Restore Our Earth – Presented by L.A. Public Library for grades K-12, this virtual Earth Day celebration highlights books that are a call to action.
Keep It Green, Keep It Clean Earth Month Celebration – Roundhouse Aquarium’s four-part virtual series explores the magic of the ocean and what people can do to protect it.
Climate Action Crash Course – Youth activist Sarah Goody joins celebrities and other youth activists in a four-part webinar series for young people of all ages to learn about climate change. Each webinar is designed for specific age groups, so check the website for more details.
Art of Trash at The Fowler – This special co-presentation with Rogue Agency celebrates the work of artist and environmental activist Benjamin Von Wong with a virtual conversation with the artist about art, sustainability, and activism.
Earth Day Activities
Discover different species of trees and their characteristics with South Pasadena Public Library’s “Trees of Library Park Scavenger Hunt,” where participants discover use a special map to locate various trees throughout Library Park.
Learn how to “Reduce, reuse, and recycle,” with Snoopy in this new, original video, and accompanying family activities, including a make-your-own-birdhouse project. Designed for ages 4 – 11, Snoopy’s “Take Care with Peanuts” initiative is also available in 10 additional languages on Peanut’s international YouTube channels.
Celebrate Earth Day with a visit to Heal the Bay Aquarium in Santa Monica. The Aquarium is celebrating its reopening and Earth Day with a family-friendly patio experience, eco-friendly crafts and activities kids can take home, and virtual events. Participate in a beach cleanup while learning about local plastic pollution issues or take a boat trip while hearing scientists talk about systemic ocean and environmental issues impacting L.A. residents.
Arts and Crafts
Another great way to celebrate Earth Day is with environmentally and family friendly crafts.
Pick up South Pasadena Public Library’s Earth Day-themed Take and Make Craft Kit to enjoy at home. This flower garden craft kit is available at Library Takeout on Earth Day while supplies last.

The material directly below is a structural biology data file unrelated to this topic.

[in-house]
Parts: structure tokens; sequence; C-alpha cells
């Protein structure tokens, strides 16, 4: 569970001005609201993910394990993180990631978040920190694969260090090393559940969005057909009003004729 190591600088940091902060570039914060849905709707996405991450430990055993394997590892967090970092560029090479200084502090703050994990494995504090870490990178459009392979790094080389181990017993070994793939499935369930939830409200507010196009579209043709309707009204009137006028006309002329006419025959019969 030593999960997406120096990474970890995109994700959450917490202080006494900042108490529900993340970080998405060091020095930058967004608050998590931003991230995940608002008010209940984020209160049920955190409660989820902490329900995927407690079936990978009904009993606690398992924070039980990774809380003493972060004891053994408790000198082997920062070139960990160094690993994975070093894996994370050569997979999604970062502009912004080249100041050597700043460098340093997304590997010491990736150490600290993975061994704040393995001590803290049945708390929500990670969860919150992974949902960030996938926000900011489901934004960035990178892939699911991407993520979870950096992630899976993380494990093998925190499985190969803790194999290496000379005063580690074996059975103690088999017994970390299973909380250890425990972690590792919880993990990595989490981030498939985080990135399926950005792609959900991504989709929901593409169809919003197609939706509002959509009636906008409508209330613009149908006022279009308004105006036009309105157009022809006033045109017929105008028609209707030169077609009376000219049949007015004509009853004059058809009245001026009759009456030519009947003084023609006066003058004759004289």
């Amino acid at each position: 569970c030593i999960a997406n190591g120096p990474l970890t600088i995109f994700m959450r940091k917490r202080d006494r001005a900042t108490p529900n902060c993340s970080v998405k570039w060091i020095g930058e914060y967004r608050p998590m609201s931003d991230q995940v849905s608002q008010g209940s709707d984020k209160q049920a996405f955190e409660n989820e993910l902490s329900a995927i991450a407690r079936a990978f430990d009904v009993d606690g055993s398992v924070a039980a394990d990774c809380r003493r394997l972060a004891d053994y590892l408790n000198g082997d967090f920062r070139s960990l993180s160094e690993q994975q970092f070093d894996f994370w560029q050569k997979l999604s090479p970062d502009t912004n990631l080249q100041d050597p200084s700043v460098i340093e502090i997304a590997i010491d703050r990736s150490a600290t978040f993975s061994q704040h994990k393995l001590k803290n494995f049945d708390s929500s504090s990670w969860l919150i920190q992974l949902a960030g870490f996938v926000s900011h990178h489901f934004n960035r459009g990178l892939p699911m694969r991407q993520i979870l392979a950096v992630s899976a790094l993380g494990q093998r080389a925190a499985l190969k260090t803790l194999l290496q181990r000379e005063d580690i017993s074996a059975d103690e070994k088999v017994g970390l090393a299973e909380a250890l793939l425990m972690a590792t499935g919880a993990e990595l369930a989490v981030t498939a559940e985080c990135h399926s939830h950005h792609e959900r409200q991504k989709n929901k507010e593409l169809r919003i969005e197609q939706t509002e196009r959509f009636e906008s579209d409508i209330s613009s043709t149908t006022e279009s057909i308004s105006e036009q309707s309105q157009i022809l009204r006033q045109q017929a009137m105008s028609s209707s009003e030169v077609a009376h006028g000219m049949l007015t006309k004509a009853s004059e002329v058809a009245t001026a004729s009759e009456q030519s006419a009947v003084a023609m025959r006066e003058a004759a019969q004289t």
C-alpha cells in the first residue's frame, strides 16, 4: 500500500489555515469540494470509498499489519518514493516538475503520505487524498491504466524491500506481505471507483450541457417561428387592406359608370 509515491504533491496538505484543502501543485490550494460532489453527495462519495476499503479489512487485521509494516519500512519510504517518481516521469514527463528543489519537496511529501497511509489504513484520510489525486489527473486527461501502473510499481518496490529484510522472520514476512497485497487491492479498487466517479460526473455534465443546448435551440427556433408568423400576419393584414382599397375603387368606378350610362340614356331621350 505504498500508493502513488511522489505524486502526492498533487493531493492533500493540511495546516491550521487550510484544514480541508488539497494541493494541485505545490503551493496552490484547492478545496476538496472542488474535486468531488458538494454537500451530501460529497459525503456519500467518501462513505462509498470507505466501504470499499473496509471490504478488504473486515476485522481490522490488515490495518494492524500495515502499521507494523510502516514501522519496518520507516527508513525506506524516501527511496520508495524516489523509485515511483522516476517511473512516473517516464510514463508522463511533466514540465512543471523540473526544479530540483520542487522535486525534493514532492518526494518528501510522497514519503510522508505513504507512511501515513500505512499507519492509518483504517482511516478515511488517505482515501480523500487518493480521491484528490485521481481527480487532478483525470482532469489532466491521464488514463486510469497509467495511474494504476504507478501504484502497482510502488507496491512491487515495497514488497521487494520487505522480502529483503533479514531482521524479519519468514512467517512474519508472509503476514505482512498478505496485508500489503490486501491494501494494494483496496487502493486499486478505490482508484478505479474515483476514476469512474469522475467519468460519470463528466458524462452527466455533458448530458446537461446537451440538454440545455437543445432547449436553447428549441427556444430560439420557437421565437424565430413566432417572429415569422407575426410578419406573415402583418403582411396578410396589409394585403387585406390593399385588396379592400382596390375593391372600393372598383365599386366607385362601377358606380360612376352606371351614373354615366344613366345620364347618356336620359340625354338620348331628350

Upcycle everyday items for a fun way to update your space. DIY craft and home décor expert Sandy Sandler shares a few of her favorite green and frugal crafting tips plus a fun upcycling project you can try on your own.
Sandler suggests to hold onto “green” crafting supplies like pizza boxes, bottle caps, bubble mailers, frozen food containers, plastic utensils, grocery bags, and anything with glitter on it. “Green crafting is a way to help sustain the environment while saving you money,” Sandler says. Upcycling projects are also a great way to help kids have fun while learning about recycling.
Recycle styrofoam containers into beautiful flowers with a few easy steps! For a visual step-by-step guide, click here.
You will need:
Styrofoam containers or plates (thin)
Floral stem wire
Tiny pom pom
- Let’s start by cutting out the flat areas from styrofoam plates. You will need styrofoam that’s thin and flexible and not thick and hard. You don’t want it to crack.
- Then measure the circle into 1.5 in widths using a ruler and skewer to mark the area. Cut out the pieces straight including the ends. The longer the pieces, the fuller the flower.
- Next, cut narrow slits in the strips leaving a border. Apply glue along the border placing the stem wire on top along the edge.
- Begin rolling the stem wire and styrofoam together along the edge all the way to the end. Secure bottom with floral tape and continue wrapping stem wire with the floral tape.
- Then find the center of the foam slits, flaring them out for the flower. Press center down on work surface to spread out.
- Then glue on a tiny pom pom in center. Have fun making many more to display in a vase or give as a bouquet!
For more creative ideas, visit: https://www.bowdabra.com/blog
Sandy Sandler iscreator of the QVC best-seller, the Bowdabra. Her frugal craft projects and activity ideas are designed to transform the creatively-challenged into creative pros. Sandy’s focus is on creative and easy projects that parents can do with their kids and that kids can even do on their own that are both frugal and green in nature.